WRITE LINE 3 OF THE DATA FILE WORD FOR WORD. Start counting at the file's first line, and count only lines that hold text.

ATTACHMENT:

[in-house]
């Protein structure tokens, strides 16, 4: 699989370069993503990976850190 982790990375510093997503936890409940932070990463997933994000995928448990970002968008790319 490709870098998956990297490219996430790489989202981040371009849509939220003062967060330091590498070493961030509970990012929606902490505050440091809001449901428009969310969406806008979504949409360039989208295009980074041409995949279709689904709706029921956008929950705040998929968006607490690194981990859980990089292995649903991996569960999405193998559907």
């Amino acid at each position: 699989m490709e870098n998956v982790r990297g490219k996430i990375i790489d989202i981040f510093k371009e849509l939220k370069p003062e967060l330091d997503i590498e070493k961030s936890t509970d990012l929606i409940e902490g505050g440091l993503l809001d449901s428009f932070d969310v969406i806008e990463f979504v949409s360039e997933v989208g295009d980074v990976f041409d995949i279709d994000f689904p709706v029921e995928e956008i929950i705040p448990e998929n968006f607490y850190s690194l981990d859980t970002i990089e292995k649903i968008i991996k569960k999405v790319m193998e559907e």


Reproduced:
């Amino acid at each position: 699989m490709e870098n998956v982790r990297g490219k996430i990375i790489d989202i981040f510093k371009e849509l939220k370069p003062e967060l330091d997503i590498e070493k961030s936890t509970d990012l929606i409940e902490g505050g440091l993503l809001d449901s428009f932070d969310v969406i806008e990463f979504v949409s360039e997933v989208g295009d980074v990976f041409d995949i279709d994000f689904p709706v029921e995928e956008i929950i705040p448990e998929n968006f607490y850190s690194l981990d859980t970002i990089e292995k649903i968008i991996k569960k999405v790319m193998e559907e």